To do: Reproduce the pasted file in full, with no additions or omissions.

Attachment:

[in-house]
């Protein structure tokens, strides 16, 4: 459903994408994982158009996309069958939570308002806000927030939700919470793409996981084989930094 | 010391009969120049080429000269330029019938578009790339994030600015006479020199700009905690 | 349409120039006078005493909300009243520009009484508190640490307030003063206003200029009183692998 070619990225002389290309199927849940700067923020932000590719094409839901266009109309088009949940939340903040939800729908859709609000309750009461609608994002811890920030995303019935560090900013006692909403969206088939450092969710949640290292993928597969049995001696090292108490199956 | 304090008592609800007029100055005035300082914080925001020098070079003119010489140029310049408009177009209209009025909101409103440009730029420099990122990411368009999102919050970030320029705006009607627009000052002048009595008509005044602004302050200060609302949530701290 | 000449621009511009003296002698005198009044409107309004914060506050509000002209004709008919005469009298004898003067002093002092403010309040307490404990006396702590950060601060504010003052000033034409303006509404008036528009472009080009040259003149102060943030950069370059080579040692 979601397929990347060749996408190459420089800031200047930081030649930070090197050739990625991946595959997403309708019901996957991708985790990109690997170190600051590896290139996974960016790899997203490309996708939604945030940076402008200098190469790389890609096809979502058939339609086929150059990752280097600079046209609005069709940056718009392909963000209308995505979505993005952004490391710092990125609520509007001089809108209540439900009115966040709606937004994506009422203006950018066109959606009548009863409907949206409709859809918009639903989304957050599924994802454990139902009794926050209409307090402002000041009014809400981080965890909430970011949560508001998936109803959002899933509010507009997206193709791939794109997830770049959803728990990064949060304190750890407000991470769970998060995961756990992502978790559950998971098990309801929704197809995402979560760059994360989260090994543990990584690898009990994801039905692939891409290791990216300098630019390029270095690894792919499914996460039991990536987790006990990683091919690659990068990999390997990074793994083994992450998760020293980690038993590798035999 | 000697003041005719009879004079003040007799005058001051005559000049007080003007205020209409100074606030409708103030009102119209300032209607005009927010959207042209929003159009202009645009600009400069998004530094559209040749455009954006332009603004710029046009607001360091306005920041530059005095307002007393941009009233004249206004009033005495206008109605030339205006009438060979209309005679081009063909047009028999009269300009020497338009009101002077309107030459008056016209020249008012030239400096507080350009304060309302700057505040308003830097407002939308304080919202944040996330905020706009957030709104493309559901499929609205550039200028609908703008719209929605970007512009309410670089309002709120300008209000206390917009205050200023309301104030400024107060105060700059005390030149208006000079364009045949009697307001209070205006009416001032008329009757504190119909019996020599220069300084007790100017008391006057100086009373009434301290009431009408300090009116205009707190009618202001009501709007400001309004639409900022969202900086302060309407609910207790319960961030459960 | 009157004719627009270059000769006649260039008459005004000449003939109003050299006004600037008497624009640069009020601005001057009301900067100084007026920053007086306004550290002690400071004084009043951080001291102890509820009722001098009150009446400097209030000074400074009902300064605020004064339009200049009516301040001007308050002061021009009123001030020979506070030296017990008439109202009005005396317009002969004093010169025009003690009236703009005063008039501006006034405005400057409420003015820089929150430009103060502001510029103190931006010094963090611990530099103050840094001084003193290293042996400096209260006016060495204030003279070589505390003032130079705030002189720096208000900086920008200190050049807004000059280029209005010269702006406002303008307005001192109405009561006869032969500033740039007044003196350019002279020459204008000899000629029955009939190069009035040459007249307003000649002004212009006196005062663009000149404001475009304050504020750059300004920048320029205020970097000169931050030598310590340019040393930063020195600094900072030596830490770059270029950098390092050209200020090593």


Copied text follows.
[in-house]
């Protein structure tokens, strides 16, 4: 459903994408994982158009996309069958939570308002806000927030939700919470793409996981084989930094 | 010391009969120049080429000269330029019938578009790339994030600015006479020199700009905690 | 349409120039006078005493909300009243520009009484508190640490307030003063206003200029009183692998 070619990225002389290309199927849940700067923020932000590719094409839901266009109309088009949940939340903040939800729908859709609000309750009461609608994002811890920030995303019935560090900013006692909403969206088939450092969710949640290292993928597969049995001696090292108490199956 | 304090008592609800007029100055005035300082914080925001020098070079003119010489140029310049408009177009209209009025909101409103440009730029420099990122990411368009999102919050970030320029705006009607627009000052002048009595008509005044602004302050200060609302949530701290 | 000449621009511009003296002698005198009044409107309004914060506050509000002209004709008919005469009298004898003067002093002092403010309040307490404990006396702590950060601060504010003052000033034409303006509404008036528009472009080009040259003149102060943030950069370059080579040692 979601397929990347060749996408190459420089800031200047930081030649930070090197050739990625991946595959997403309708019901996957991708985790990109690997170190600051590896290139996974960016790899997203490309996708939604945030940076402008200098190469790389890609096809979502058939339609086929150059990752280097600079046209609005069709940056718009392909963000209308995505979505993005952004490391710092990125609520509007001089809108209540439900009115966040709606937004994506009422203006950018066109959606009548009863409907949206409709859809918009639903989304957050599924994802454990139902009794926050209409307090402002000041009014809400981080965890909430970011949560508001998936109803959002899933509010507009997206193709791939794109997830770049959803728990990064949060304190750890407000991470769970998060995961756990992502978790559950998971098990309801929704197809995402979560760059994360989260090994543990990584690898009990994801039905692939891409290791990216300098630019390029270095690894792919499914996460039991990536987790006990990683091919690659990068990999390997990074793994083994992450998760020293980690038993590798035999 | 000697003041005719009879004079003040007799005058001051005559000049007080003007205020209409100074606030409708103030009102119209300032209607005009927010959207042209929003159009202009645009600009400069998004530094559209040749455009954006332009603004710029046009607001360091306005920041530059005095307002007393941009009233004249206004009033005495206008109605030339205006009438060979209309005679081009063909047009028999009269300009020497338009009101002077309107030459008056016209020249008012030239400096507080350009304060309302700057505040308003830097407002939308304080919202944040996330905020706009957030709104493309559901499929609205550039200028609908703008719209929605970007512009309410670089309002709120300008209000206390917009205050200023309301104030400024107060105060700059005390030149208006000079364009045949009697307001209070205006009416001032008329009757504190119909019996020599220069300084007790100017008391006057100086009373009434301290009431009408300090009116205009707190009618202001009501709007400001309004639409900022969202900086302060309407609910207790319960961030459960 | 009157004719627009270059000769006649260039008459005004000449003939109003050299006004600037008497624009640069009020601005001057009301900067100084007026920053007086306004550290002690400071004084009043951080001291102890509820009722001098009150009446400097209030000074400074009902300064605020004064339009200049009516301040001007308050002061021009009123001030020979506070030296017990008439109202009005005396317009002969004093010169025009003690009236703009005063008039501006006034405005400057409420003015820089929150430009103060502001510029103190931006010094963090611990530099103050840094001084003193290293042996400096209260006016060495204030003279070589505390003032130079705030002189720096208000900086920008200190050049807004000059280029209005010269702006406002303008307005001192109405009561006869032969500033740039007044003196350019002279020459204008000899000629029955009939190069009035040459007249307003000649002004212009006196005062663009000149404001475009304050504020750059300004920048320029205020970097000169931050030598310590340019040393930063020195600094900072030596830490770059270029950098390092050209200020090593």